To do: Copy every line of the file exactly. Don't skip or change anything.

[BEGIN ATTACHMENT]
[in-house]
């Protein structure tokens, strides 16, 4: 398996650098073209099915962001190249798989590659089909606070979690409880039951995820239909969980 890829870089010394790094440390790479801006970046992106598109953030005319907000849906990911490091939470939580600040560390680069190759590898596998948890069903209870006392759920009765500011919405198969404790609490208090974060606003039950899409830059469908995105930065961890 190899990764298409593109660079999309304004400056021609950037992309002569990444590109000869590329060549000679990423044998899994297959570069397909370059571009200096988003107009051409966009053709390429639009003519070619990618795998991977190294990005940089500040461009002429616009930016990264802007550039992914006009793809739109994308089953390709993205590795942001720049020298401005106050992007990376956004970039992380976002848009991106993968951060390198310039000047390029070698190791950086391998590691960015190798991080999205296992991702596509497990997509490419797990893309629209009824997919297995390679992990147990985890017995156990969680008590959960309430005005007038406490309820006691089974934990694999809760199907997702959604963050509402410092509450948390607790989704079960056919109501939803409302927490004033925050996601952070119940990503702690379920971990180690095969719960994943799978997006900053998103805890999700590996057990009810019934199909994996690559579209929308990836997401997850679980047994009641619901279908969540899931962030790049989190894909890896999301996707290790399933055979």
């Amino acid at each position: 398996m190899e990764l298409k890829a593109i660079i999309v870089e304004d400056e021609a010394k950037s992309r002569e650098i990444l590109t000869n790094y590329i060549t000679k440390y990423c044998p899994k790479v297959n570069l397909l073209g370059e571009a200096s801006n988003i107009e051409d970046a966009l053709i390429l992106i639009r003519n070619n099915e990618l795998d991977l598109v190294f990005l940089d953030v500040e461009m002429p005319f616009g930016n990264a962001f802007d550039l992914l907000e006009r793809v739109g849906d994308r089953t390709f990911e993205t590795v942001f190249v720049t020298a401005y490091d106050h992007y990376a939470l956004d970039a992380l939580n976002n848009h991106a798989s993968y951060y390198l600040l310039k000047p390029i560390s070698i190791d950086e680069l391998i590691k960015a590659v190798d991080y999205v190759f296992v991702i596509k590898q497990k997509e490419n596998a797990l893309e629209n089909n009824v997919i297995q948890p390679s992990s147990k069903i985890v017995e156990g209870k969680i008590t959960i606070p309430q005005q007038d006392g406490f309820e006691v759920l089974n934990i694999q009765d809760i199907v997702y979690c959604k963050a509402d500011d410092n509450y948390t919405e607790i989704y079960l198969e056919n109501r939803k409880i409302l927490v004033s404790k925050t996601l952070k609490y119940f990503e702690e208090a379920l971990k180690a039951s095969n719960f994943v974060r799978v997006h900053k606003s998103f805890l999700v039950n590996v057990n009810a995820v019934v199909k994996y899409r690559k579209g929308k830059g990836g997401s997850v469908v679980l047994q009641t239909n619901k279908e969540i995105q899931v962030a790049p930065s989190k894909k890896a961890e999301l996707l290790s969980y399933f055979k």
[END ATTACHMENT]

[in-house]
């Protein structure tokens, strides 16, 4: 398996650098073209099915962001190249798989590659089909606070979690409880039951995820239909969980 890829870089010394790094440390790479801006970046992106598109953030005319907000849906990911490091939470939580600040560390680069190759590898596998948890069903209870006392759920009765500011919405198969404790609490208090974060606003039950899409830059469908995105930065961890 190899990764298409593109660079999309304004400056021609950037992309002569990444590109000869590329060549000679990423044998899994297959570069397909370059571009200096988003107009051409966009053709390429639009003519070619990618795998991977190294990005940089500040461009002429616009930016990264802007550039992914006009793809739109994308089953390709993205590795942001720049020298401005106050992007990376956004970039992380976002848009991106993968951060390198310039000047390029070698190791950086391998590691960015190798991080999205296992991702596509497990997509490419797990893309629209009824997919297995390679992990147990985890017995156990969680008590959960309430005005007038406490309820006691089974934990694999809760199907997702959604963050509402410092509450948390607790989704079960056919109501939803409302927490004033925050996601952070119940990503702690379920971990180690095969719960994943799978997006900053998103805890999700590996057990009810019934199909994996690559579209929308990836997401997850679980047994009641619901279908969540899931962030790049989190894909890896999301996707290790399933055979």
């Amino acid at each position: 398996m190899e990764l298409k890829a593109i660079i999309v870089e304004d400056e021609a010394k950037s992309r002569e650098i990444l590109t000869n790094y590329i060549t000679k440390y990423c044998p899994k790479v297959n570069l397909l073209g370059e571009a200096s801006n988003i107009e051409d970046a966009l053709i390429l992106i639009r003519n070619n099915e990618l795998d991977l598109v190294f990005l940089d953030v500040e461009m002429p005319f616009g930016n990264a962001f802007d550039l992914l907000e006009r793809v739109g849906d994308r089953t390709f990911e993205t590795v942001f190249v720049t020298a401005y490091d106050h992007y990376a939470l956004d970039a992380l939580n976002n848009h991106a798989s993968y951060y390198l600040l310039k000047p390029i560390s070698i190791d950086e680069l391998i590691k960015a590659v190798d991080y999205v190759f296992v991702i596509k590898q497990k997509e490419n596998a797990l893309e629209n089909n009824v997919i297995q948890p390679s992990s147990k069903i985890v017995e156990g209870k969680i008590t959960i606070p309430q005005q007038d006392g406490f309820e006691v759920l089974n934990i694999q009765d809760i199907v997702y979690c959604k963050a509402d500011d410092n509450y948390t919405e607790i989704y079960l198969e056919n109501r939803k409880i409302l927490v004033s404790k925050t996601l952070k609490y119940f990503e702690e208090a379920l971990k180690a039951s095969n719960f994943v974060r799978v997006h900053k606003s998103f805890l999700v039950n590996v057990n009810a995820v019934v199909k994996y899409r690559k579209g929308k830059g990836g997401s997850v469908v679980l047994q009641t239909n619901k279908e969540i995105q899931v962030a790049p930065s989190k894909k890896a961890e999301l996707l290790s969980y399933f055979k």